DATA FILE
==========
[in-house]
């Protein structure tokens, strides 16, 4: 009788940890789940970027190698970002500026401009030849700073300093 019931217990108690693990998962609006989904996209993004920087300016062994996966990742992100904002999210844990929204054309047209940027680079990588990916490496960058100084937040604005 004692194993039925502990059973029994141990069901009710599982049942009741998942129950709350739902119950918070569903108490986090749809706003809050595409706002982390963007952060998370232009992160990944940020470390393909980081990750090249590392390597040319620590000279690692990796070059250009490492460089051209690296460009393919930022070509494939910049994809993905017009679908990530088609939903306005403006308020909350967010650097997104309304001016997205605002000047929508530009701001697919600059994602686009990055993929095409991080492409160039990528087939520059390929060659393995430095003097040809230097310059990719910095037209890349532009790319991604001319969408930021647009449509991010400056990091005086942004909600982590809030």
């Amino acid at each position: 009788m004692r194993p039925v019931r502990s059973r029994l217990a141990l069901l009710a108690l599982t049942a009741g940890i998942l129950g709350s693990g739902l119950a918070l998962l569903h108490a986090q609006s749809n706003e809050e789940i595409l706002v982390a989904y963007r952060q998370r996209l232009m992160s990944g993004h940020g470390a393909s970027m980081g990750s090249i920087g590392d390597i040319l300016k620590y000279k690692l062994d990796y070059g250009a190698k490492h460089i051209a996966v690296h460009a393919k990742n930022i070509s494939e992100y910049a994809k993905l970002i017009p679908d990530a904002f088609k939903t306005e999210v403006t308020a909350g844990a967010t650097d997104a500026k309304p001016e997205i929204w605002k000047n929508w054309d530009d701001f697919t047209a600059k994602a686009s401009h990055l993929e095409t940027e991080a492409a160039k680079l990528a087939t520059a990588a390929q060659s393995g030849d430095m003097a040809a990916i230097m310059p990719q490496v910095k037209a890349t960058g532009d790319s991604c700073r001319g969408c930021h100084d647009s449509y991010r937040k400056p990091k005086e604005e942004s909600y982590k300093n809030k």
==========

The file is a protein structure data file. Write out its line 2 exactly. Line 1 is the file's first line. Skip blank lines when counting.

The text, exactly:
């Protein structure tokens, strides 16, 4: 009788940890789940970027190698970002500026401009030849700073300093 019931217990108690693990998962609006989904996209993004920087300016062994996966990742992100904002999210844990929204054309047209940027680079990588990916490496960058100084937040604005 004692194993039925502990059973029994141990069901009710599982049942009741998942129950709350739902119950918070569903108490986090749809706003809050595409706002982390963007952060998370232009992160990944940020470390393909980081990750090249590392390597040319620590000279690692990796070059250009490492460089051209690296460009393919930022070509494939910049994809993905017009679908990530088609939903306005403006308020909350967010650097997104309304001016997205605002000047929508530009701001697919600059994602686009990055993929095409991080492409160039990528087939520059390929060659393995430095003097040809230097310059990719910095037209890349532009790319991604001319969408930021647009449509991010400056990091005086942004909600982590809030």